U.S. and European officials are discussing how to set up a new group of allies that cooperate on procuring minerals used in clean-energy technologies, hoping to rely less on China while patching up a rift over U.S. subsidies for electric vehicles.
Under the plan to form a so-called critical-minerals club, the U.S. would negotiate trade agreements focused on such minerals with allies including Japan, the EU and U.K., according to people familiar with it. Once the allies have trade agreements between themselves, they would try to reach additional agreements with such countries as Ukraine or Zambia on securing supplies of raw materials essential to batteries and other clean- energy technologies, according to the people.
Supplies of critical minerals have been at the center of a spat between Washington and Brussels over the healthcare, tax and climate law known as the Inflation Reduction Act, which Congress passed last year. Top French and German officials, while in Washington last week, called for the formation of a critical-minerals club as they again raised concerns about the law, which passed Congress last year.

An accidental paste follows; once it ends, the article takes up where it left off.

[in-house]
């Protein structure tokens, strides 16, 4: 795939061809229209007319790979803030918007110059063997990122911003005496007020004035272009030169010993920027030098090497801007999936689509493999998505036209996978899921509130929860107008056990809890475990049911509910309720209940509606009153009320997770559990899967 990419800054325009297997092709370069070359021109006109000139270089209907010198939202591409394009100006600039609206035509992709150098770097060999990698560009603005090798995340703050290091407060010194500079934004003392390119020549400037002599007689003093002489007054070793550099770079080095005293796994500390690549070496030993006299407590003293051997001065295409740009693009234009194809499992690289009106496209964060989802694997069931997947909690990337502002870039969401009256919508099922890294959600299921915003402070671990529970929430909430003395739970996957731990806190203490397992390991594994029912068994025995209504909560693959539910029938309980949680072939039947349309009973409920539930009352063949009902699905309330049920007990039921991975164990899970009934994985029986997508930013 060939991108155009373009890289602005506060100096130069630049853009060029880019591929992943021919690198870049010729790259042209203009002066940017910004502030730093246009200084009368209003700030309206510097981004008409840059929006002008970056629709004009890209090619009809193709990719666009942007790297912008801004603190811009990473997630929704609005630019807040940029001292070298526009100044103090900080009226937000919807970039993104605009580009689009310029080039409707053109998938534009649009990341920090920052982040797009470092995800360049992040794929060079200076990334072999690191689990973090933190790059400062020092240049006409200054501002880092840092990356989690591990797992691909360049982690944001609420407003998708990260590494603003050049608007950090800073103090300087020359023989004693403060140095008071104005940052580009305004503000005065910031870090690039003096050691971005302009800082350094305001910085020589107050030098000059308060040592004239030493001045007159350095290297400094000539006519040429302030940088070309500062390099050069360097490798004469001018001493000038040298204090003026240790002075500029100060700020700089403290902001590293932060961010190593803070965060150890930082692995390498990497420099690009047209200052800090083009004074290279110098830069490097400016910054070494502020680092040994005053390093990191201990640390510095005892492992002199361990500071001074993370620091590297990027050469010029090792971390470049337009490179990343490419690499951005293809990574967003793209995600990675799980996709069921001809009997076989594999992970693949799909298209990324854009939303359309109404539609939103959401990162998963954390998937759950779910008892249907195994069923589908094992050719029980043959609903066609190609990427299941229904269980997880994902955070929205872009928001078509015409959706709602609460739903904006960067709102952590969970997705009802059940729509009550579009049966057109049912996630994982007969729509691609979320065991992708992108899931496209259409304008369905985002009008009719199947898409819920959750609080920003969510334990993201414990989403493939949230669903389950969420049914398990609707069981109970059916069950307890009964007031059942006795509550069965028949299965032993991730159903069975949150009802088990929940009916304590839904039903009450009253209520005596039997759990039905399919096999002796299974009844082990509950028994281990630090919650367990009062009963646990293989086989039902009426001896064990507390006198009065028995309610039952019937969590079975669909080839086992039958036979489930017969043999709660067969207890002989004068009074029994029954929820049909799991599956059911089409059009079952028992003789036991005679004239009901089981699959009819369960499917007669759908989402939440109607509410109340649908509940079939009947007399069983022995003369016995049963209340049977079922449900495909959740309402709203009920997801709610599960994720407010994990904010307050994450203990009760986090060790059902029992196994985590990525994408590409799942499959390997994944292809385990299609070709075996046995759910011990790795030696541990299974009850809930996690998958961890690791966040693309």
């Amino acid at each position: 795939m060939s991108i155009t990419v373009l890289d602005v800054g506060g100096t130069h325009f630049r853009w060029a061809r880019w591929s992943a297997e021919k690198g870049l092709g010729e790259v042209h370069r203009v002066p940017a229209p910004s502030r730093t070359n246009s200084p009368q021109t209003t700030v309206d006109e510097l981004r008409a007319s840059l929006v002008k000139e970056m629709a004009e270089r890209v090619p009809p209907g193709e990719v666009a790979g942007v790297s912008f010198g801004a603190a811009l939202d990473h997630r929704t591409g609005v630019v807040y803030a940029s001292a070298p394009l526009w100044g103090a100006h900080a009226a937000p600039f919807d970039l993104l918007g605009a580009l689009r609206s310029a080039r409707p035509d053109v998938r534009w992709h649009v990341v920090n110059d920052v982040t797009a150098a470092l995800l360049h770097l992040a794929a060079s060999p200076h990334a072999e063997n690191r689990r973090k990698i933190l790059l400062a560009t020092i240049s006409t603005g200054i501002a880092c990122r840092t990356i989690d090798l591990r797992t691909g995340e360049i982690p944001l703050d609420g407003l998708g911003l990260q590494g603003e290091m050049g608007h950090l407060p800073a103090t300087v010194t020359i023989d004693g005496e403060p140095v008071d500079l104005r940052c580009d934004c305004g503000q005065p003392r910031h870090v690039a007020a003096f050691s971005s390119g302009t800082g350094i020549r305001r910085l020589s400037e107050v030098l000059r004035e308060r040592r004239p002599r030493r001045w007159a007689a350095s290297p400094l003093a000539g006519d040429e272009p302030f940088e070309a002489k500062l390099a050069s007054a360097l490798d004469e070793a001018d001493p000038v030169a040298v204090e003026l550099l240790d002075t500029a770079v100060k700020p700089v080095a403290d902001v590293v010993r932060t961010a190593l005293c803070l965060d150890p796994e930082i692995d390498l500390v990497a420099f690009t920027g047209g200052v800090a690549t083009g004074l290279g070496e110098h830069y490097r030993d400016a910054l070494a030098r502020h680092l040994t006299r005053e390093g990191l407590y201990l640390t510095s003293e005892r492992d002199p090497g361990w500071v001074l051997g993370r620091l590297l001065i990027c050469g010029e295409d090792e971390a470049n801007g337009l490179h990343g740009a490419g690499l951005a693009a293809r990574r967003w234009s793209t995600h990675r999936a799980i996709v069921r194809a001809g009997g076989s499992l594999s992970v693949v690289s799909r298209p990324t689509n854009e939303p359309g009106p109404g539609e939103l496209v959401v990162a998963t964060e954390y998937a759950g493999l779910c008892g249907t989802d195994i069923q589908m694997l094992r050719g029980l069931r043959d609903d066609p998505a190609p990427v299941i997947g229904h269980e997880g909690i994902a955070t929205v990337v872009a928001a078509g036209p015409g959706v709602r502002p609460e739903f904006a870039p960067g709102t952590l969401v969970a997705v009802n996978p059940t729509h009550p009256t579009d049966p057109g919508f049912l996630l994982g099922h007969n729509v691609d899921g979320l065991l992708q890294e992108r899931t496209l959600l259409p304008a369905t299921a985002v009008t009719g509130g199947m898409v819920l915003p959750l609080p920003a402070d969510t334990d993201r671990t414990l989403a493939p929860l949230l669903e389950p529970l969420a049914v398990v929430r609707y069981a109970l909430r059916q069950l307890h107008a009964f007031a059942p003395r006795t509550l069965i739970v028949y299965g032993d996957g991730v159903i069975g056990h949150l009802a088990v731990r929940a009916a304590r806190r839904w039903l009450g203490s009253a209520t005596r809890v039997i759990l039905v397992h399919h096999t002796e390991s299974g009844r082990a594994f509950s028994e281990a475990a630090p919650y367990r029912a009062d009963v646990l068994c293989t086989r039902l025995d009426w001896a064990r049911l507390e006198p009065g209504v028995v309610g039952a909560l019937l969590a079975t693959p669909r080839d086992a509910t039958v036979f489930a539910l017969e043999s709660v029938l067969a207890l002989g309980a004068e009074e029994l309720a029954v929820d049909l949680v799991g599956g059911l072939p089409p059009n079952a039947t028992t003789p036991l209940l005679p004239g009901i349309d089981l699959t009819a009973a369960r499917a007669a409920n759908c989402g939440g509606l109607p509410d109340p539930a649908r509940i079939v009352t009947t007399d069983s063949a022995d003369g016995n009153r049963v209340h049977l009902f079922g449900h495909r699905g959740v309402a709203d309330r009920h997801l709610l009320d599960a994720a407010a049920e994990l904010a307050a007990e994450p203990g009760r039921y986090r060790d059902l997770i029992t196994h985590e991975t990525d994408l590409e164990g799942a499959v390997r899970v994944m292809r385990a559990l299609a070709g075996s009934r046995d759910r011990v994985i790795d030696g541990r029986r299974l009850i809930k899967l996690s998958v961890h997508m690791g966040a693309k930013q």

The law overhauled subsidies for electric vehicles, creating a series of new requirements for vehicles to qualify for the full $7,500 tax credit. One of those new rules is that 40% of the value of the minerals in a vehicle’s battery must come from the U.S. or a country with a free-trade agreement with the U.S. That percentage rises over time, hitting 80% after 2026.
Several U.S. allies, including the EU and Japan, don’t have free-trade agreements with the U.S., adding to their frustrations about the law’s approach to subsidies. U.S. Treasury Secretary Janet Yellen told The Wall Street Journal last month that those nations would need to negotiate new agreements to meet the law’s sourcing requirements.
Both U.S. and European officials view the creation of a critical-minerals club as a way to try to resolve some of the tensions over the law.
Maroš Šefčovič, European Commission vice president for interinstitutional relations and foresight, told the Journal that he had discussed the creation of a minerals club with U.S. officials during a trip to Washington this week.
China is a dominant source of many critical minerals, and Western officials, including Ms. Yellen, have been stepping up their warnings about relying on China. Russia’s invasion of Ukraine—and its subsequent weaponization of its energy supplies—has prompted officials in the U.S. and Europe to reconsider their exposure to China.